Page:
Monday, September 9, 2019

A Strange Debate

Unlike conservative politicians, conservative thinkers can often be quite interesting. After all, at least one wing of contemporary conservatism traces itself intellectually back to Edmund Burke (1729-1797), whose Reflections on the Revolution in France highlighted the damage done to human society by the French Revolution in particular and totalitarian revolutionary movements in general. His writings also highlighted the importance of religion and other traditional social institutions for social cohesion and human flourishing (concerns I certainly share).

So it was with some curiosity, if not interest, that I watched the YouTube replay of the recent debate at Catholic University, "Cultural Conservatives: Two Visions Responding to the Post-Liberal Left," pitting Sohrab Ahmari (New York Post)  against David French (National Review), which can be watched in full at 

Entertaining at times and personally confrontational at times virtually to the point of nastiness, the debate did not disappoint entirely, but for the most part the two protagonists seemed ultimately to be talking past each other, so different were their premises and priorities. It did not help either that so much of the discussion was taken up by Ahmari's obsession with something called "Drag Queen Story Hour." On the other hand, that obsession does seem to illustrate quite well the heart of the difference between the two. Living in the same society as  "Drag Queen Story Hour" is part and parcel of living in a free and tolerant society. Discomfort with freedom and tolerance has a long intellectual pedigree - not least in pre-Vatican II Catholic political theory. Making a modest peace with democratic modernity, however, was one of the accomplishments of Vatican II. French's defense of the American constitutional order and the First Amendment's "value neutrality" may never bring about a certain vision of a good society, but it does free churches and citizens to pursue and promote their vision of a good life, even at the cost of having to live alongside other competing visions which enjoy the same legal standing.

Ahmari did make one good historical point in his insistence that it was only with Constantine that the widespread diffusion of Christianity through all levels of society became seriously possible. (Actually, it was Theodosius the Great a few decades later who finally established Christianity as the imperial state religion, the familiar union of Throne and Altar that lasted until the French Revolution.)  The problem is that the Constantinian settlement, itself a product of historical change, has been undone in turn by subsequent historical change, and - whether for better or for worse - we no longer live in a Constantinian empire.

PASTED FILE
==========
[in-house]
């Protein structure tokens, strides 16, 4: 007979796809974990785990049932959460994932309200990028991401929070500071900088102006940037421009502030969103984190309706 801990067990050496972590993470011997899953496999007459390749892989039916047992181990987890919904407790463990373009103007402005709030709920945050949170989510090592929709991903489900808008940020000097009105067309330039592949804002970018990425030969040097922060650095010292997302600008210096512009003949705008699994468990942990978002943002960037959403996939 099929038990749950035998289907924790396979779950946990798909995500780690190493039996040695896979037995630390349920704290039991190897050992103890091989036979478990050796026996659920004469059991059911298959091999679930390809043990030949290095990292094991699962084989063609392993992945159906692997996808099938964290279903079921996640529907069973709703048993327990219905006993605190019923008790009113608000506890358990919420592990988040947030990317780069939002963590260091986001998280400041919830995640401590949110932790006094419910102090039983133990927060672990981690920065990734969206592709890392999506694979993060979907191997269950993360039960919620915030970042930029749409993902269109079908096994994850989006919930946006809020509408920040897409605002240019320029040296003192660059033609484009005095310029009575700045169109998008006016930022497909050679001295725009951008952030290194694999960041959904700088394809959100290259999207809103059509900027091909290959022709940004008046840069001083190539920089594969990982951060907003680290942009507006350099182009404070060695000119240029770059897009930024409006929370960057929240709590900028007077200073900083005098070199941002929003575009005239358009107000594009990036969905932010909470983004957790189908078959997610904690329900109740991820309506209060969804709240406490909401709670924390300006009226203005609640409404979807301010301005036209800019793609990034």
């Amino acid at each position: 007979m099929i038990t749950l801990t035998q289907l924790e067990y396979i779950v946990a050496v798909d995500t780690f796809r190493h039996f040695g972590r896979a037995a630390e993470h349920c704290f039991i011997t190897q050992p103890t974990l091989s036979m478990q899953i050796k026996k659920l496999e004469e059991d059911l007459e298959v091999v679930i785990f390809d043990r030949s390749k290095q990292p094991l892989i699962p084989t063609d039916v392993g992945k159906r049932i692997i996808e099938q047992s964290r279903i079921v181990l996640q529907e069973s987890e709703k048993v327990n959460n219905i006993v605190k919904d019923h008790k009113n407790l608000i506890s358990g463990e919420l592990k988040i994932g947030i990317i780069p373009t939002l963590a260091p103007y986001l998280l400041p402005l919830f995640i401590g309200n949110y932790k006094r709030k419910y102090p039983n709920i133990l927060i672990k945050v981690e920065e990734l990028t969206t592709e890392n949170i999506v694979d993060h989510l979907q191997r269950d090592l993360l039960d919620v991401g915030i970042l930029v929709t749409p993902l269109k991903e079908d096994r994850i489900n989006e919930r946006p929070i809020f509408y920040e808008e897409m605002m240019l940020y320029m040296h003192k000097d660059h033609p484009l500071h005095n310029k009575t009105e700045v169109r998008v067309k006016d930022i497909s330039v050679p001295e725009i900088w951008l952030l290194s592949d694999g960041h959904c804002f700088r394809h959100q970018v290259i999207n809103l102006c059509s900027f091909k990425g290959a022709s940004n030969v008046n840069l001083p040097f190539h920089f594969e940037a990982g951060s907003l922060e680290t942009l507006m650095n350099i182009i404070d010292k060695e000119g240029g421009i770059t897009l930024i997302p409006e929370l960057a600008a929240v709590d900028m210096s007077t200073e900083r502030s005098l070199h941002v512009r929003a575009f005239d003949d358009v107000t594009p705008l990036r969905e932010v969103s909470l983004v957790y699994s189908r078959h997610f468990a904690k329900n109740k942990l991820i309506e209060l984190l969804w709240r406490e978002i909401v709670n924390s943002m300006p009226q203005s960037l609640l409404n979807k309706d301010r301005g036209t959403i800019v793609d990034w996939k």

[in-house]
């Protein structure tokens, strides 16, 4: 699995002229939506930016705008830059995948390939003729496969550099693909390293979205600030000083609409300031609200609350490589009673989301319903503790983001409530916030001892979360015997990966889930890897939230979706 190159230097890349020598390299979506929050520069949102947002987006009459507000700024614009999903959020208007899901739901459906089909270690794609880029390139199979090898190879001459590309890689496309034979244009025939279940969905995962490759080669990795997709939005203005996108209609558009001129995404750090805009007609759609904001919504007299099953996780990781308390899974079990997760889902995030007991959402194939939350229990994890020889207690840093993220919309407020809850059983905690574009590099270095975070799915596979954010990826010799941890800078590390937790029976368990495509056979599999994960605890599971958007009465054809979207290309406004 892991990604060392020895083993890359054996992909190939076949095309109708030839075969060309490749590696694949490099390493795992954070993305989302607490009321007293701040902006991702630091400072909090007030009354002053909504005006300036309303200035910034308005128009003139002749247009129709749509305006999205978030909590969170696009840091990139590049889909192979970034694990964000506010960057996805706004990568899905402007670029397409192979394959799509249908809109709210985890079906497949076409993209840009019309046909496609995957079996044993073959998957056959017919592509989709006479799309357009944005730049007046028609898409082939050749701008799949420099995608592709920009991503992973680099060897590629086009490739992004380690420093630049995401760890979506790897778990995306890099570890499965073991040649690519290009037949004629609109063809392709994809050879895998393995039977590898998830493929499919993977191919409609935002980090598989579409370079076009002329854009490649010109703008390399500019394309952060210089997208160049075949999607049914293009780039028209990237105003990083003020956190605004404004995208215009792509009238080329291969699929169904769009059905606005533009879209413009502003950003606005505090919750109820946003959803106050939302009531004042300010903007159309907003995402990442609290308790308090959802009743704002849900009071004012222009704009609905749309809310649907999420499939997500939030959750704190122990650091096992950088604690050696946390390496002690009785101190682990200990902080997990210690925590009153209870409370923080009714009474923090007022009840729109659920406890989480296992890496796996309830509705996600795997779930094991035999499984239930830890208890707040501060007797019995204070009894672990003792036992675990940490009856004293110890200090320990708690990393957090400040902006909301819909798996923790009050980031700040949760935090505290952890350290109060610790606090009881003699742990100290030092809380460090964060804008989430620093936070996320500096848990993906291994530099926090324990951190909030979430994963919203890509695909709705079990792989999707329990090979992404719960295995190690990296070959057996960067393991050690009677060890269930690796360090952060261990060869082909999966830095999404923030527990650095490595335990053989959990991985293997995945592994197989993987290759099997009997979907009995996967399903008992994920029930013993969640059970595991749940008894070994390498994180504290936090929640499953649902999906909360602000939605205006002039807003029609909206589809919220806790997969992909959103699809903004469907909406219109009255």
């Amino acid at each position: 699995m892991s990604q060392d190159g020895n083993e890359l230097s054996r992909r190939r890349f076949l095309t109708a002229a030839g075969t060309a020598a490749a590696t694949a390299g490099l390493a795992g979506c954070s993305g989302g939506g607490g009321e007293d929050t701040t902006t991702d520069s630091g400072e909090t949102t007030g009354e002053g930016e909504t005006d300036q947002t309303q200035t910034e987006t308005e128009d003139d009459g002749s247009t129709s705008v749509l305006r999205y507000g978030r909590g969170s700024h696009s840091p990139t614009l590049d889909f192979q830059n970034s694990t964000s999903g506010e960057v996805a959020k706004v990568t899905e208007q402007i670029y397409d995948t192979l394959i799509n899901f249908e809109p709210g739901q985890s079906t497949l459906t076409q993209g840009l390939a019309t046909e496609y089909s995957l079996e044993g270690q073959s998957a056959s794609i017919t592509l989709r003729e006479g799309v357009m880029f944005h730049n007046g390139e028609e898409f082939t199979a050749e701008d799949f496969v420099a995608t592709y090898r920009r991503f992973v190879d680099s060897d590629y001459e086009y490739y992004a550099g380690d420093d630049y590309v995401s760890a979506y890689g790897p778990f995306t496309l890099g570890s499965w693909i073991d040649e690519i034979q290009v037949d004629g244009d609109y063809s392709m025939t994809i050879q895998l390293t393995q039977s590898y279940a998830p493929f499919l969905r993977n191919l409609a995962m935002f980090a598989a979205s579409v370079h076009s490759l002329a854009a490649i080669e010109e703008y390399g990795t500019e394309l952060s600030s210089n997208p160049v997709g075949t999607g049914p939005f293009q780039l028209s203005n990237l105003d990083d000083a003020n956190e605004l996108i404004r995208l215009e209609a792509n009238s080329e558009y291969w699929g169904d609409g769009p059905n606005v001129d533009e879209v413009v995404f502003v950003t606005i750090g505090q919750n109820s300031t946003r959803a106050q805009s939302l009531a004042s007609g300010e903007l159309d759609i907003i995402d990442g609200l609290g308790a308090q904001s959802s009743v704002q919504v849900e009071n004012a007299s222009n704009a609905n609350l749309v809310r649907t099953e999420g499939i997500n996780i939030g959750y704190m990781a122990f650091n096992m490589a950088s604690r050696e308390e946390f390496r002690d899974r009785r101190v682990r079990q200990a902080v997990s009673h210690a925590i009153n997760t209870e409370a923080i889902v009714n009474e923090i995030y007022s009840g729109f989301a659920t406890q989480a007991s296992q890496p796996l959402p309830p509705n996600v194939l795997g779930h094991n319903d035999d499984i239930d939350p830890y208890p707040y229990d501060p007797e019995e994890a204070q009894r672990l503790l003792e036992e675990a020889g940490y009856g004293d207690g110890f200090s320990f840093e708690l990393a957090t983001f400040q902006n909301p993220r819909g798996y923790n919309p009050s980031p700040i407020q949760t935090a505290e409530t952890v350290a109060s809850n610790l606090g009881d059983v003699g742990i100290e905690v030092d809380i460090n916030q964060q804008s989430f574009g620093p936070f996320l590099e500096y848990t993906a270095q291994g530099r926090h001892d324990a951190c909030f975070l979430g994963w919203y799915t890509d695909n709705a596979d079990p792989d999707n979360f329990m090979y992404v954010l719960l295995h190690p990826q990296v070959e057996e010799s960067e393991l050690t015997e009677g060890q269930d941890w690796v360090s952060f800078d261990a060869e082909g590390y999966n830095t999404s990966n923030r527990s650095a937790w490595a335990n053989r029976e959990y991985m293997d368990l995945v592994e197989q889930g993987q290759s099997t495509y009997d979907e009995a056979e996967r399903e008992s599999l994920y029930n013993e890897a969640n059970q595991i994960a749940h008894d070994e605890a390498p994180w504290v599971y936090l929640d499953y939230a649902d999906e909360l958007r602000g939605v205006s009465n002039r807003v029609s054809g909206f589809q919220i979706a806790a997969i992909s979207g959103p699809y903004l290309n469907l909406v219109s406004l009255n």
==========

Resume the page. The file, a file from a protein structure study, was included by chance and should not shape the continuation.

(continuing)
This debate has been going of for a long time, and given the inherent importance of the issues involved is likely to continue at a theoretical, philosophical, and ultimately theological level. At a practical level, however, it is increasingly irrelevant to how religious people live, inasmuch as most Americans of any religion (or none) have long ago accepted that in the modern world a society with First Amendment freedoms is ultimately more conducive to social peace, religious liberty, and human well-being than one without those protections - and that it is worth protecting those freedoms even at the cost of sharing the world with "Drag Queen Story Hour."

Not all conservatives care about tradition and religion. (Libertarianism, for example, is a very different version of what in this society is classified as " conservative.") But these two thinkers and their constituencies clearly care a lot about religion, religious freedom, and the widest possible diffusion of religious values in society. Given this preoccupation with religion, it matters that Ahmari's campaign against "civility" seems like an endorsement of a combative "populist" politics, which, in one way of thinking, may radically negate much of what Christianity purports to be about, which French suggests has more to do with "love your enemies" and "bless those who persecute you." French's most powerful rejoinder in the debate, it seems to me, comes when he says, "I'm not going to recognize them [my ideological opponents] as enemies in the way you describe them as war and enmity ... enmity is not love."

All of which brings one back to Russell Moore's famous observation back in 2016: "The Religious Right turns out to be the people the Religious Right warned us about."

So much of what passes for religion in America seems surprisingly very preoccupied with the acquisition and exercise of political power, surprisingly so when compared with Jesus’ own words and actions. And so much of what passes for religion in America sometimes seems more like apocalyptic outrage - just another part of our ambient culture of conflict and outrage - than about the kingdom of God.

I guess it all goes back to the perennial Gospel warning about trying to gain the world at the possible cost to one's soul.

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